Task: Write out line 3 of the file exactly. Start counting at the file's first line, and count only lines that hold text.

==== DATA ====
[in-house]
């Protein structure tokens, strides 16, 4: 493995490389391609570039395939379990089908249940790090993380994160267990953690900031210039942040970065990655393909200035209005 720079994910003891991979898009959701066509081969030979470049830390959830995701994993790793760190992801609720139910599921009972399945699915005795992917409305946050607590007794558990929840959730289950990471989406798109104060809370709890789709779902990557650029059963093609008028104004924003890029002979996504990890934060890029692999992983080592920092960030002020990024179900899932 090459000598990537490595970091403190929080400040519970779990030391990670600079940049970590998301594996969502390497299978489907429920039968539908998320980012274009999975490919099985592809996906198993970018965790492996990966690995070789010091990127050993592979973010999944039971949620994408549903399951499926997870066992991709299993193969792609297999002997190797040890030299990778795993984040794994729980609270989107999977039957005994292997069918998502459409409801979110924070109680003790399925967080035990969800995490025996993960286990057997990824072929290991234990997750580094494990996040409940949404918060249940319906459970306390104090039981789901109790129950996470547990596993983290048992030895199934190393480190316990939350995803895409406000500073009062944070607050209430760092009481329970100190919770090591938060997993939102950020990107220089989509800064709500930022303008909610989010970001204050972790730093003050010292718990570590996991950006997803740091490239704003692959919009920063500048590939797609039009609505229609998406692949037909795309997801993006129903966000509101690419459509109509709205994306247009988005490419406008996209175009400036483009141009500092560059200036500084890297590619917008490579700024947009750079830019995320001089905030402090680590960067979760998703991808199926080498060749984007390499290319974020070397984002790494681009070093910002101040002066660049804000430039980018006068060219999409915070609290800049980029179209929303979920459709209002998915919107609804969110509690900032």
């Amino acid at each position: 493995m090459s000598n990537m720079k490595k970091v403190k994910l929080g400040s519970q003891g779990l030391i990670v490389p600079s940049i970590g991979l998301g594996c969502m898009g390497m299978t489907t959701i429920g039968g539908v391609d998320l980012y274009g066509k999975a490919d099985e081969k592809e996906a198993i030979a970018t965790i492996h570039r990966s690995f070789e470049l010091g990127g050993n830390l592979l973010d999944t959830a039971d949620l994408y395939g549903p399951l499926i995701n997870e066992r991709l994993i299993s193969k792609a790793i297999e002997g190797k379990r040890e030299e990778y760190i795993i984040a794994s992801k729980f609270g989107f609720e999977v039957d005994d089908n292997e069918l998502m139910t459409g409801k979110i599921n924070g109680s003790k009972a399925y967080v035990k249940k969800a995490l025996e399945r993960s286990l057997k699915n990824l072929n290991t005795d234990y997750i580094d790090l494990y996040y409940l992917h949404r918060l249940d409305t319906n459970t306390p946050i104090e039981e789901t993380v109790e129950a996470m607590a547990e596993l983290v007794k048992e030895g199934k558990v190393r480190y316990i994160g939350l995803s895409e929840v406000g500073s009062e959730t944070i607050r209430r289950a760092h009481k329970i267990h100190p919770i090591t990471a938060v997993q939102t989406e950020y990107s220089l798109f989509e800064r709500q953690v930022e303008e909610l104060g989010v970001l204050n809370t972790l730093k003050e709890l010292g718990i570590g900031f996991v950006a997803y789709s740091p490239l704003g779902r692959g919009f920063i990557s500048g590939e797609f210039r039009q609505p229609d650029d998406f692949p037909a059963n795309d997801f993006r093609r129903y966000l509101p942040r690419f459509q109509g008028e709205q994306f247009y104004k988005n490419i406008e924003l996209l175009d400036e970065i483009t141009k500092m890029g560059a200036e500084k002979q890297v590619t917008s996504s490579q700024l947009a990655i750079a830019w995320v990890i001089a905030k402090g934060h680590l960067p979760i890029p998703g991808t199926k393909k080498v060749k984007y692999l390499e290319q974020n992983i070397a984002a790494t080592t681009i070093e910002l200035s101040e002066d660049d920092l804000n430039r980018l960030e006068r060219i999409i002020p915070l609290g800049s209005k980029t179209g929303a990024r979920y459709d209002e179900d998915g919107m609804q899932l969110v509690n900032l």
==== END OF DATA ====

């Amino acid at each position: 493995m090459s000598n990537m720079k490595k970091v403190k994910l929080g400040s519970q003891g779990l030391i990670v490389p600079s940049i970590g991979l998301g594996c969502m898009g390497m299978t489907t959701i429920g039968g539908v391609d998320l980012y274009g066509k999975a490919d099985e081969k592809e996906a198993i030979a970018t965790i492996h570039r990966s690995f070789e470049l010091g990127g050993n830390l592979l973010d999944t959830a039971d949620l994408y395939g549903p399951l499926i995701n997870e066992r991709l994993i299993s193969k792609a790793i297999e002997g190797k379990r040890e030299e990778y760190i795993i984040a794994s992801k729980f609270g989107f609720e999977v039957d005994d089908n292997e069918l998502m139910t459409g409801k979110i599921n924070g109680s003790k009972a399925y967080v035990k249940k969800a995490l025996e399945r993960s286990l057997k699915n990824l072929n290991t005795d234990y997750i580094d790090l494990y996040y409940l992917h949404r918060l249940d409305t319906n459970t306390p946050i104090e039981e789901t993380v109790e129950a996470m607590a547990e596993l983290v007794k048992e030895g199934k558990v190393r480190y316990i994160g939350l995803s895409e929840v406000g500073s009062e959730t944070i607050r209430r289950a760092h009481k329970i267990h100190p919770i090591t990471a938060v997993q939102t989406e950020y990107s220089l798109f989509e800064r709500q953690v930022e303008e909610l104060g989010v970001l204050n809370t972790l730093k003050e709890l010292g718990i570590g900031f996991v950006a997803y789709s740091p490239l704003g779902r692959g919009f920063i990557s500048g590939e797609f210039r039009q609505p229609d650029d998406f692949p037909a059963n795309d997801f993006r093609r129903y966000l509101p942040r690419f459509q109509g008028e709205q994306f247009y104004k988005n490419i406008e924003l996209l175009d400036e970065i483009t141009k500092m890029g560059a200036e500084k002979q890297v590619t917008s996504s490579q700024l947009a990655i750079a830019w995320v990890i001089a905030k402090g934060h680590l960067p979760i890029p998703g991808t199926k393909k080498v060749k984007y692999l390499e290319q974020n992983i070397a984002a790494t080592t681009i070093e910002l200035s101040e002066d660049d920092l804000n430039r980018l960030e006068r060219i999409i002020p915070l609290g800049s209005k980029t179209g929303a990024r979920y459709d209002e179900d998915g919107m609804q899932l969110v509690n900032l």